With no sign of compromise on either side, the confrontation between the United States and Iran over Iran’s nuclear programme is hotting up and looks increasingly as if it may run the risk of escalating into an armed clash.
• In an intimidating show of force, two US carrier battle groups, with 150 aircraft on board, have started air and naval manoeuvres in the Gulf close to Iran’s coast. A leading US hawk, Vice-President Dick Cheney, has stated that these deployments were intended to deliver a message to Tehran.
• ABC News reported last week that President George W. Bush had authorized clandestine CIA operations to destabilize the Iranian regime.
• The United States and Israel are intensifying their international campaign to undermine the Iranian economy. They have been trying to persuade major companies, banks, pension funds and other financial institutions to cut export credits to Iran, to stop dealing with its banks, to ban all arms sales, and to punish and sell stock in companies trading with, or investing in, Iran.
"The Iranians need to know that we’re serious about this," Nicholas Burns, US under-secretary of state for political affairs told The New York Times.
• The United States, Britain, and France will this week seek to persuade the UN Security Council to pass a third resolution imposing new political, economic and financial sanctions on Iran if it fails to halt uranium enrichment. Iran has ignored two deadlines to do so in two earlier Security Council Resolutions passed in December 2006 and March 2007. The new Resolution is expected to impose a mandatory travel ban on senior Iranian officials, including those involved in nuclear activities.
In a new development France’s recently elected President, Nicolas Sarkozy, has joined the United States in adopting a harsh tone towards Iran. "For my part I think we should not hesitate to toughen the sanctions," he told a German magazine.
Dr. Mohamad ElBaradei, head of the Vienna-based International Atomic Energy Agency (IAEI), is known to be most anxious to prevent a resort to arms. He has proposed a formula that would allow both sides to step back from the brink without losing face. But his suggestion has been brushed aside by the United States, Britain and France.
As a pragmatist, ElBaradei has said that the call for a total suspension by Iran of its uranium enrichment has been "superseded by events." It is too late, he argues, to insist that Iran give up uranium enrichment in order to delay its acquisition of the knowledge to make nuclear fuel. It has already mastered the uranium fuel cycle. Centrifuges are already at work at its Natanz plant.
Instead, he has suggested that Iran should be allowed to retain part of its enrichment activities -- say the 1,300 centrifuges now operating -- provided it goes no further.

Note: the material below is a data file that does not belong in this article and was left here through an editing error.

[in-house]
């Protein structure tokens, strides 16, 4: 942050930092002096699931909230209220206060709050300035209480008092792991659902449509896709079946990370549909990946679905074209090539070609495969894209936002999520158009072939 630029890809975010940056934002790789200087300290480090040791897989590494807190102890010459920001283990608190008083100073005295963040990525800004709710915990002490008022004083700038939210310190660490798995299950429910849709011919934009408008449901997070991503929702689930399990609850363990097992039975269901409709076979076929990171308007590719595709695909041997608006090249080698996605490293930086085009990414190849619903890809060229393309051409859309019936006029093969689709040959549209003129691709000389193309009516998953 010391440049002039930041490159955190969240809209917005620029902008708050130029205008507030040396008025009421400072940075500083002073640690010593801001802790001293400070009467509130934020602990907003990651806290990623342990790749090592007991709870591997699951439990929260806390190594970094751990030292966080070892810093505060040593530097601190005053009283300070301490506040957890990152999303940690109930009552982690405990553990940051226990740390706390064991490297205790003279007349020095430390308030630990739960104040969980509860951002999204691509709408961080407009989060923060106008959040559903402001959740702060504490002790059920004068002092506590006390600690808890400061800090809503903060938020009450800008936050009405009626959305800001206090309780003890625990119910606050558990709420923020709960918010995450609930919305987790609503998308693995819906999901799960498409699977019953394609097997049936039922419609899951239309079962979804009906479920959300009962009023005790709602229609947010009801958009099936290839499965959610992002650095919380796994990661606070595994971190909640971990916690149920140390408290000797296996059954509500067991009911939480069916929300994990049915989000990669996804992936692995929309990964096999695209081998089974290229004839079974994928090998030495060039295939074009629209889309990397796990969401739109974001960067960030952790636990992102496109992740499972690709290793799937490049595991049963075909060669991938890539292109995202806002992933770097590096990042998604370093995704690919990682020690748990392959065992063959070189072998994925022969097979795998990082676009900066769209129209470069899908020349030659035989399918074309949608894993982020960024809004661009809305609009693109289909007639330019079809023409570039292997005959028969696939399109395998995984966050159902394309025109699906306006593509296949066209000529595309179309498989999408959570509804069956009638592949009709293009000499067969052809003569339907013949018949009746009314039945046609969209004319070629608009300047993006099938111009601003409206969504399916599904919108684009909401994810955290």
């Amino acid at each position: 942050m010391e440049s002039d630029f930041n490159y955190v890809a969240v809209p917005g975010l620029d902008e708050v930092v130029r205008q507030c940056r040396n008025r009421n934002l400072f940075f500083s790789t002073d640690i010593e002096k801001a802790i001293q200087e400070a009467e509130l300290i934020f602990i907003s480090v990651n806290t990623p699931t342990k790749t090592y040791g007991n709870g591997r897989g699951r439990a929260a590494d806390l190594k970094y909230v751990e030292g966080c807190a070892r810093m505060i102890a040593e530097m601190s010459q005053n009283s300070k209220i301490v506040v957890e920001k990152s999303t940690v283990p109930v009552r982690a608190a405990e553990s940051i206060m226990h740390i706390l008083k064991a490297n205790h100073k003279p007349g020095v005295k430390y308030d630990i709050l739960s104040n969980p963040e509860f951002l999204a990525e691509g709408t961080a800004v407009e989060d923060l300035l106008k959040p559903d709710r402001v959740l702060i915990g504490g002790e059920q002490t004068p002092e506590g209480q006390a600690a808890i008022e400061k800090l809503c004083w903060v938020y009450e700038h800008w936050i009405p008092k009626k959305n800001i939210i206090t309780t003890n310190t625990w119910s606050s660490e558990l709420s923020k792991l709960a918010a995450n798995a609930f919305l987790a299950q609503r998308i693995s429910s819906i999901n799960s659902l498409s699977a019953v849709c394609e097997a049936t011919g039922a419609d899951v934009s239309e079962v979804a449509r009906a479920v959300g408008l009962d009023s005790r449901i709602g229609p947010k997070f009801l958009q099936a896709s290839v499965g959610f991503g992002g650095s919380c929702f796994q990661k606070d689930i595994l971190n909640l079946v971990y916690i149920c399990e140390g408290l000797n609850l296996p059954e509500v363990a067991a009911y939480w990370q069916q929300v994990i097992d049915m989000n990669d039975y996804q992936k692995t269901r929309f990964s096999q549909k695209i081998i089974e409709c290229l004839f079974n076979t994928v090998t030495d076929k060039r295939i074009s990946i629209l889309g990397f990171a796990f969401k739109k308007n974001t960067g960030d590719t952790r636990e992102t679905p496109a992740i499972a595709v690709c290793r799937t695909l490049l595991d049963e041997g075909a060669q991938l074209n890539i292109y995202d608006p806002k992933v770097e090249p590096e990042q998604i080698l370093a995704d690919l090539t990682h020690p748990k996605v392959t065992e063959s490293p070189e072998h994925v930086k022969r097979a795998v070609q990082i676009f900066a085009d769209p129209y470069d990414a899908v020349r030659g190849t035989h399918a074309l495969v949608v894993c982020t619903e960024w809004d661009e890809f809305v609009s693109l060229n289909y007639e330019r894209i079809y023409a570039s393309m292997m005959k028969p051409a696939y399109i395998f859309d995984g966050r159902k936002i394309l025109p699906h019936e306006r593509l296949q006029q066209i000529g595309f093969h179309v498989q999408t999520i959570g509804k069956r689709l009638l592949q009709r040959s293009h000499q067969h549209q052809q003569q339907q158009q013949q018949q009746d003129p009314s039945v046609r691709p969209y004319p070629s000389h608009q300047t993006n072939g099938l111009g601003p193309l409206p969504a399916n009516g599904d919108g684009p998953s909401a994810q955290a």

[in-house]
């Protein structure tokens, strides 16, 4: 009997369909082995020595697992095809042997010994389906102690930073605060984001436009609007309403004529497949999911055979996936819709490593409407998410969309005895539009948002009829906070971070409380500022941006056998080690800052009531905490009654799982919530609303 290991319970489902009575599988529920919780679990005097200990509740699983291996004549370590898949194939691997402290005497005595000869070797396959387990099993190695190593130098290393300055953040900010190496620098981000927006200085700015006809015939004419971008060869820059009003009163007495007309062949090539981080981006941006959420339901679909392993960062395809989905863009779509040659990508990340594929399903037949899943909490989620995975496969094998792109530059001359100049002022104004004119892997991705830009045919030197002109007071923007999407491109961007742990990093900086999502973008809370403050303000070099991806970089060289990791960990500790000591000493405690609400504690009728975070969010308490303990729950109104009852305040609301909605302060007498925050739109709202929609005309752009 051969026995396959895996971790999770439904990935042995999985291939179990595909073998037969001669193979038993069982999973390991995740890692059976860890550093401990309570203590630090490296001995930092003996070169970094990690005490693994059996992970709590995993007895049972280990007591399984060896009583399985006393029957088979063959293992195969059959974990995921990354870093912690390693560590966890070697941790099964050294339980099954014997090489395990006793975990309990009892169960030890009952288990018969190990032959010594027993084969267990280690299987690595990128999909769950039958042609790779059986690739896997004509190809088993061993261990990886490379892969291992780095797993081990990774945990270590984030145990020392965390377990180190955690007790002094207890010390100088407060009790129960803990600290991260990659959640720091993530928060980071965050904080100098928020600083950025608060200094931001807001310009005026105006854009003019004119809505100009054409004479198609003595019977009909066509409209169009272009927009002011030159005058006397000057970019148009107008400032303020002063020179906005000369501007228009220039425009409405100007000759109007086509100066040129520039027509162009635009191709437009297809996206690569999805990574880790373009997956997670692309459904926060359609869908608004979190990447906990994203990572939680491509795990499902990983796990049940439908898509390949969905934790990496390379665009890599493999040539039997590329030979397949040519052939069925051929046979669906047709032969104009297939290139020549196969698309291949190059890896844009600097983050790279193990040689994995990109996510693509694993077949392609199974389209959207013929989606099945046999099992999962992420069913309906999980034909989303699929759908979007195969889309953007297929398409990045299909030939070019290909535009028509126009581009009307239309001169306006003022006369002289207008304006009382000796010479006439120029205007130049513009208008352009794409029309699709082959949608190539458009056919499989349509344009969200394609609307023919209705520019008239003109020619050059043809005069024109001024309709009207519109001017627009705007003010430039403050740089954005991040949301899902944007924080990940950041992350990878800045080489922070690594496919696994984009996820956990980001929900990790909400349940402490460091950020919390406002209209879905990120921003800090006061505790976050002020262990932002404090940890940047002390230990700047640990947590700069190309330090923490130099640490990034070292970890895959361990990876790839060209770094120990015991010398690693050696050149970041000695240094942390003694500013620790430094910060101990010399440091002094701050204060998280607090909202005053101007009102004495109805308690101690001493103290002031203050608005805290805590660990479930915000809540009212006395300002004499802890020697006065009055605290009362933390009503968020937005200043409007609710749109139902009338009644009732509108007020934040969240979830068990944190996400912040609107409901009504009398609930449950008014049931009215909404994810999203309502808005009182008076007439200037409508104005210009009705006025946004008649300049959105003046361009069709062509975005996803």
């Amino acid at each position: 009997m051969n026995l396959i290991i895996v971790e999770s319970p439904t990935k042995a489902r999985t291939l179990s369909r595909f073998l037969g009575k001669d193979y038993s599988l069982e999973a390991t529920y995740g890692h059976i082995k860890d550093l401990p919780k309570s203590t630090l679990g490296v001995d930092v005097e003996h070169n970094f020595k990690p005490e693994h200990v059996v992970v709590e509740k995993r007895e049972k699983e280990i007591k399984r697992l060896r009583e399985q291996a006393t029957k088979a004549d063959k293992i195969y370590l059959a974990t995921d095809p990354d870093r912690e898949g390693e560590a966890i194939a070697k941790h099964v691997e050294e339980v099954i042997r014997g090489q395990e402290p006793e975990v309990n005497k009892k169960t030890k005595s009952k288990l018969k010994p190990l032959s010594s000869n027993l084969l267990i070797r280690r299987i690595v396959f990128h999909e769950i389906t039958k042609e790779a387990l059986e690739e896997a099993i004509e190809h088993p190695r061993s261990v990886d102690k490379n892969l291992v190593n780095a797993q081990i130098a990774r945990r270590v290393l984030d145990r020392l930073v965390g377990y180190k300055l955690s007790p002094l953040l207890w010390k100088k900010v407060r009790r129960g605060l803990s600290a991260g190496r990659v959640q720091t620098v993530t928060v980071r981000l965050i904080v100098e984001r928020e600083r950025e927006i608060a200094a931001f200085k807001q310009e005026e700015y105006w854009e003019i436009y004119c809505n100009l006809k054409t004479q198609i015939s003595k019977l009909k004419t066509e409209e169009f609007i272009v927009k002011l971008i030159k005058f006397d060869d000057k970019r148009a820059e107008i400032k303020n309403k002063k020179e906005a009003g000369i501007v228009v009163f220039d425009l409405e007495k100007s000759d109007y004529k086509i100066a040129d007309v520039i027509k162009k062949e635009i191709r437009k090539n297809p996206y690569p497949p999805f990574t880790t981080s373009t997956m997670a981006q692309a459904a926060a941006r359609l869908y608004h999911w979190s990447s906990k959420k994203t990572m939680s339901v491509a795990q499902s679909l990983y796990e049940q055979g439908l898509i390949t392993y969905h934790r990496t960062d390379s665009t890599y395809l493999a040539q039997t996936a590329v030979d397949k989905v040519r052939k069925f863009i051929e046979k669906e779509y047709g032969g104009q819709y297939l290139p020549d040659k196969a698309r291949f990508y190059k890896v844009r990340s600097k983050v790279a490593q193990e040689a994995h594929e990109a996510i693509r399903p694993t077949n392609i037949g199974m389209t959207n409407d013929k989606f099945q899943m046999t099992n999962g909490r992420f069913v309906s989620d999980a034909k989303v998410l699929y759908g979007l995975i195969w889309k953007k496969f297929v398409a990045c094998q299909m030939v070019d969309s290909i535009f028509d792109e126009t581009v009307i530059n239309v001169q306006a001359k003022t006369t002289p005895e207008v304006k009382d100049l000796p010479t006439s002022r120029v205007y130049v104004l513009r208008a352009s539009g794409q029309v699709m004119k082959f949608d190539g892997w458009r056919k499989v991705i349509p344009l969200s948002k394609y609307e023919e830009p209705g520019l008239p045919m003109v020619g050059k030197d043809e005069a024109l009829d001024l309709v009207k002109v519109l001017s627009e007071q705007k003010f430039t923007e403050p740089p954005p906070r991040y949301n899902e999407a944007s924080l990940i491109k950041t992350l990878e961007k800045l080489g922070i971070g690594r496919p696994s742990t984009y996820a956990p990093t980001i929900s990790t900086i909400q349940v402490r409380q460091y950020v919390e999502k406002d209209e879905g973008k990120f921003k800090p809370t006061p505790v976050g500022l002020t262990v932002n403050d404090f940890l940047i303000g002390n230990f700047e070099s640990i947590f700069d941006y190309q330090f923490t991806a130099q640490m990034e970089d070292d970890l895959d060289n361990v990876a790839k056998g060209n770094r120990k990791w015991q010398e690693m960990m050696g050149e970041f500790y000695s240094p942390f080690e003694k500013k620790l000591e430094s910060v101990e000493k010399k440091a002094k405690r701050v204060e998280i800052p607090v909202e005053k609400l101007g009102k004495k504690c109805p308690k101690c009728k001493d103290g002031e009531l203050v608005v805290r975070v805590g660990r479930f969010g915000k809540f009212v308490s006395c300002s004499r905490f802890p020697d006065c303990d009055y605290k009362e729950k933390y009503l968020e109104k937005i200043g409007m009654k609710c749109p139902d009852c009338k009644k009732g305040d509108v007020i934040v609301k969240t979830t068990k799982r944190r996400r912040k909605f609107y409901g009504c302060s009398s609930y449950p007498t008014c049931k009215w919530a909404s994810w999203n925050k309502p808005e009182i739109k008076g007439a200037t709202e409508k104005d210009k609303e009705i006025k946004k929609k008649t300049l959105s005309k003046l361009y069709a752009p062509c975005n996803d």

Iran has claimed it has enriched uranium to a level of 4.8 per cent, enough to produce nuclear fuel for power plants, but far from the 90 per cent level need to produce a nuclear weapon.
Dr. Elbaradei has said that the CIA, Britain’s Secret Intelligence Service (MI6) and French intelligence are all agreed that Iran would need another 4 to 8 years to manufacture an atomic weapon. In other words, he seems to be saying that there is still plenty of time for diplomacy and no need for the Western powers and Israel to panic.
The United States, Britain and France have criticized Dr. Elbaradei for these statements which, they say, he is not entitled to make. They are said to be considering making a formal rebuke to him. Germany, however, has not associated itself with this step.
In early 2003, before the US-British invasion of Iraq, Dr. Elbaradei declared that there was no evidence that Saddam Hussein had reconstituted his nuclear weapons programme. This position earned him the bitter enmity of the Bush Administration, and especially of Washington’s pro-Israeli neo-conservatives, who were bent on overthrowing Saddam Hussein as a first step -- or so they thought -- to ‘reshaping’ the entire Middle East to make it pro-American and pro-Israeli.
In the event, the Iraq war has proved to be a catastrophic mistake and Dr. Elbaradei was awarded a Nobel Peace Prize for his efforts to prevent it.
Reacting to the intensifying Western pressure, Iran has struck back by accelerating its uranium enrichment activities and by arresting a number of Iranian-Americans, including Haleh Esfandiari, from the Woodrow Wilson International Center for scholars in Washington and Kian Tajbakhsh, an urban planner working for George Soros’s Open Society Institute.
These moves by both sides do not augur well for the scheduled meeting of US and Iranian envoys due to take place in Baghdad on 28 May, to discuss the situation in Iraq. It is hard to see how the two countries can agree on measures to stabilize Iraq while at the same time quarrelling violently over Iran’s nuclear ambitions.
Patrick Seale is a leading British writer on the Middle East, and the author of The Struggle for Syria; also, Asad of Syria: The Struggle for the Middle East; and Abu Nidal: A Gun for Hire.